Tuesday, Feb. 3, 1998 | 9:52 a.m.
News of pinball's demise has been greatly exaggerated.
Or so it seems this week as hundreds of "pinheads" from all over the world converge on Las Vegas to compete in "The Shoot-Out at the Sahara," the Professional and Amateur Pinball Association's (PAPA) 6th World Pinball Championship, also known as "PAPA 6."
Legendary pinball wizards such as Lyman "Silk" Sheats, Paul "Prez" Madison, Rick "Hollywood" Stetta, Kai "Gentleman" Bateman and Alberto "Smiley" Santana will be battling it out with arcade afficionados from several continents and locals such as Jim Rogers, a self-described pinball addict, for an estimated $30,000 in cash and prizes.
"This is the biggie, the Numero Uno of pinball tournaments," says Robert Volin, owner of First Travel in Las Vegas, who is promoting the event and offering a seven-day Hawaiian vacation to the grand prize winner.
Or as PAPA founder Steve Epstein puts it: "For four days we'll be Flipstock, the pinnacle of silver ball action, a jolt of flipper fusion so powerful its electricity will rival the Strip."
At least as far as some people are concerned.
The competition consists of nine divisions, including those for juniors, women and doubles, and is open to anyone willing to pay the entrance fees -- $10 per round for juniors, $20 for adults, and $30 per doubles team. "The whole idea of this tournament is really to attract new players," Epstein says. The qualifying rounds will be held Thursday through Saturday at the Sahara hotel-casino; The finals on Sunday will determine the Grand Poobah of Pinball.
"On Sunday night we will have the best pinball player in the world at the Sahara Hotel in Las Vegas," Epstein says.
A winner-take-all tournament, in which five American and eight European champions face off for a $2,000 purse, will be held on Saturday. Another side tournament featuring a selection of "gaudy and spectacular" pinball games from the '50s through the '80s -- "A Trip Through History" -- will be held at the Sahara alongside the world championship. Entrance to that tournament costs $4 per person; Half of that will go to support the Salvation Army.
Spectators are encouraged to stop by and watch, free of charge. "It's a pleasant way to kill a few hours," Epstein says. "It's a real piece of Americana."
Epstein, who owned "The Broadway Arcade," a famed but now defunct pinball hangout on Broadway and 52nd Street in New York, has traditionally staged the PAPA championships in New York City. But the event soon outgrew the hotel ballrooms there. "The expenses got to another level," he says. "I couldn't take the step (financially) from hotel ballrooms to Madison Square Garden, and that was the next step." So at Volin's suggestion, he decided this year to move it to Las Vegas.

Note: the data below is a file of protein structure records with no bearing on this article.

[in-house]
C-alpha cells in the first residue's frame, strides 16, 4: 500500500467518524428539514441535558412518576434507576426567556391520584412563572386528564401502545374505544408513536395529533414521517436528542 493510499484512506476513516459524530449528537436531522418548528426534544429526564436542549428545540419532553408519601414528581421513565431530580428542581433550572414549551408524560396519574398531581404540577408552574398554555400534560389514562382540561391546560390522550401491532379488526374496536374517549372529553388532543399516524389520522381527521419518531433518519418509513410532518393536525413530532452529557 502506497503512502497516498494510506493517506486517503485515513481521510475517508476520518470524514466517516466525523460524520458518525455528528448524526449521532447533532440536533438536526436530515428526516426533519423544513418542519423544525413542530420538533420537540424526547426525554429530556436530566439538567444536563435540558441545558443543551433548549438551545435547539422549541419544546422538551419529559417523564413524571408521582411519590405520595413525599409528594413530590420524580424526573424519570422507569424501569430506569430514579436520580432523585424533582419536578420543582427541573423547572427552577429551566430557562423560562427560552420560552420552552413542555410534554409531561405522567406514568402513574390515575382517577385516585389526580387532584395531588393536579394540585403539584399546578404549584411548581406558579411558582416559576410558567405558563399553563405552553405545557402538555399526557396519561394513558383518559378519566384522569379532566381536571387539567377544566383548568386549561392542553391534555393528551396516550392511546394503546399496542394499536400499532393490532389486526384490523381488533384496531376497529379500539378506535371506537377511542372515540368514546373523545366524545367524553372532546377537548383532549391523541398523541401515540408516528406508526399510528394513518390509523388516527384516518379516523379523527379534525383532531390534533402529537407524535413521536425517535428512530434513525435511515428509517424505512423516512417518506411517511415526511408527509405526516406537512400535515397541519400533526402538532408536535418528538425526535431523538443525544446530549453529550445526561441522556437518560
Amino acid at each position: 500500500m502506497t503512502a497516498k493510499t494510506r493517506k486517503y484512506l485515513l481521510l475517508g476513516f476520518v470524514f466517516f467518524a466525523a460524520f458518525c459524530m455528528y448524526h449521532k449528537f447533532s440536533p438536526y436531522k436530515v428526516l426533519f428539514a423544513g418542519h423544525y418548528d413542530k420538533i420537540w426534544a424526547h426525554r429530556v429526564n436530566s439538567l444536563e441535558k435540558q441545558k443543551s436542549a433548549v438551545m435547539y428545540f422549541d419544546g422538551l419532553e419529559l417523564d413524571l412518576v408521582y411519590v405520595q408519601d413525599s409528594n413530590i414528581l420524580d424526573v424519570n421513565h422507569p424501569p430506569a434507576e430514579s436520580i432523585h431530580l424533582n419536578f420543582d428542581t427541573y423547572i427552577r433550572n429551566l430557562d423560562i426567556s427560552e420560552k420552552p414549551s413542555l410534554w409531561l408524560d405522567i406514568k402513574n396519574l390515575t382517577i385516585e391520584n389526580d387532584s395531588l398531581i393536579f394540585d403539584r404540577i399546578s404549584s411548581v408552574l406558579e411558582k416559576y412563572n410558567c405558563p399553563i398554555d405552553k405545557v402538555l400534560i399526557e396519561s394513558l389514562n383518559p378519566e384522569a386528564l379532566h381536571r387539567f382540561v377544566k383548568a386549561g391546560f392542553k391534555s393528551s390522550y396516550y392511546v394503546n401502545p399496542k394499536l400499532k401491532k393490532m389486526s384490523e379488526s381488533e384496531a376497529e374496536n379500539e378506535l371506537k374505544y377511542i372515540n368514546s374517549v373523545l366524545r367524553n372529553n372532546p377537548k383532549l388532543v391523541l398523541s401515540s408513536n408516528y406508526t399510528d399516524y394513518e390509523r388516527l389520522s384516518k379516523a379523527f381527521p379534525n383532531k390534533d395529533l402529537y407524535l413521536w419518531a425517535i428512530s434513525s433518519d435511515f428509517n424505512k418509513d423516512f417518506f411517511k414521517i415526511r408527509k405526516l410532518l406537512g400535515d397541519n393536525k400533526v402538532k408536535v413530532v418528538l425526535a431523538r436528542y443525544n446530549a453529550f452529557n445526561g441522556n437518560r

"It's an event that I believe can have great success in this new venue," says Roger Sharpe, director of licensing for Williams Bally/Midway, an amusement game conglomerate, who will be attending the competition with his two sons, both competing world champions in pinball.
"Las Vegas embodies the spirit of what fun and escapism is all about."
Originally conceived during the Depression as low-cost entertainment, pinball fell victim in the late '70s to the emerging popularity of video games, Sharpe says. Whereas in the mid '70s, pinball had represented about 85 percent of a $4 billion a year industry, in 1982, it had dropped to 5 percent.
"Everyone thought the (pinball) industry was dead."
Then something unexpected happened.
Pinball began to reinvent itself and rebounded to capture between 35 percent and 38 percent of the steadily growing amusement game industry. Hot new games, such as Starship Troopers, NBA Fastbreak, Cirqus Voltaire and No-Good Gophers, which will be featured at the tournament, began giving video games a run for their money.
"It's not your father's pinball machine, anymore," Sharpe says. "The games today are totally choreographed with light shows, musical scores ... it's a movie-in-a-box."
Although many kids remain devout video game junkies, some are starting to show an interest in pinball, says Volin. "If you go to arcades you see a lot of younger kids starting to play."
So are women, says Volin, who has heard rumors that a band of female biker babes will be attending the "Sahara Shootout."
The reason pinball has begun attracting a broader range of players is that it offers the player greater control than video over the outcome of their game, Volin says. "Every game is different, and you have a physical ball you're hitting."
Sharpe agrees that this aspect of pinball allows it to "transcend not only eras, but people. It's always remained a very vibrant, tactile and totally sensory environment ... it's a Rube Goldberg-esque fantasy event."
Tim Arnold, a member of the Las Vegas Pinball Collectors Club, who is organizing "A Trip Through History," prefers the games he grew up with -- 250 of which are stashed in his backyard. Some local pinheads, who apparently don't have the yard space, have actually jammed them into their bathrooms, he adds. "It's not like collecting stamps, you can't slide 'em under your bed."
Still, Arnold goes out about once a week to try out some of the newer games. "Right now I'm stuck on Elvira and the Party Monsters," he says. Part of the game involves breaking open a crate with the steel ball. "There's scary stuff in the crate: monsters, used car salesmen, newspaper reporters."
While some find the bleeps, gurgles and flashing lights of pinball machines nerve-racking, many flipper freaks find it soothing. "It's my martini, my way of relaxing," Sharpe says. "It can dissipate everything and anything that's bothering you."
The new games "have all the lights and bells and whistles, but that doesn't matter to me," says Epstein, a pinhead who learned his game from atop a milk crate at the age of six. "What matters to me is flipping the flippers and watching the ball hit the targets you want it to hit.
"It's very Zen."